As used herein, a “generator” includes a turbine and an alternator or other devices that convert mechanical motion, typically rotational motion, to an electric current.

The exemplary vehicle disclosed herein is an automobile. The vehicle may, however, be any type of vehicle and the claims are not limited to an automobile.

As shown in FIG. 1, a compressed air powered vehicle 10 utilizes a regenerative pressurized air supply system 20 to provide power to the vehicle 10. The vehicle 10, an automobile 11 shown for example, includes various standard systems, e.g. control systems, a cabin, safety systems, lights, etc., that are not relevant to the disclosed concept, as well as a pair of drive wheels 12.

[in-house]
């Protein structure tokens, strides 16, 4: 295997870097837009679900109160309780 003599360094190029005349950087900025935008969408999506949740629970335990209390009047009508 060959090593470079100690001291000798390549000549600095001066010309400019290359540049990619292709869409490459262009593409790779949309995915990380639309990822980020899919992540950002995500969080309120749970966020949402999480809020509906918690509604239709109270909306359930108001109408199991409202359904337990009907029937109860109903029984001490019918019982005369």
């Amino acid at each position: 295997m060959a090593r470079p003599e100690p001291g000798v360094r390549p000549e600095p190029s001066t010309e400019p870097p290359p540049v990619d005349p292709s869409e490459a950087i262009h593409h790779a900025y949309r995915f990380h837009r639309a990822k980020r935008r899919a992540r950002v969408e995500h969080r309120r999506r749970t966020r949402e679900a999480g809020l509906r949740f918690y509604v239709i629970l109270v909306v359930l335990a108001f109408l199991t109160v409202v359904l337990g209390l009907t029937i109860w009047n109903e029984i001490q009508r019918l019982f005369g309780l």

The regenerative pressurized air supply system 20 includes the following components: a compressed air tank 1, a turbine 2 and/or an air motor 14 (FIG. 2), an electrical motor 5, a flywheel 3, a transmission 4, a compressor 6, an air hose system 7 and an electrical system 8. Various components are described below as being “coupled and in fluid communication.” It is understood that the air hose system 7 includes a plurality of hoses including at least a first and second hose 7A, 7B structured to contain pressurized air and to provide a conduit for the pressurized air between the various components. That is, even if not specifically noted, the air hose system 7, and more specifically the individual air hoses 7A, 7B, provides the structure whereby the various components are “coupled and in fluid communication.” Similarly, various components are described below as being “coupled and in electrical communication.” It is understood that the electrical system 8 includes a plurality of electrical conductors 8A, such as but not limited to, wires, bus bars, etc. For example, a cable 9 electrically couples the turbine 2 and the compressor 6. As is known, and even if not specifically noted, the electrical system 8 is structured to conduct electricity between components as is known. Further, both the air hose system 7 and the electrical system 8 include known safety features. For example, all high pressure hoses 7A, 7B are restrained and conductors 8A are insulated or otherwise protected.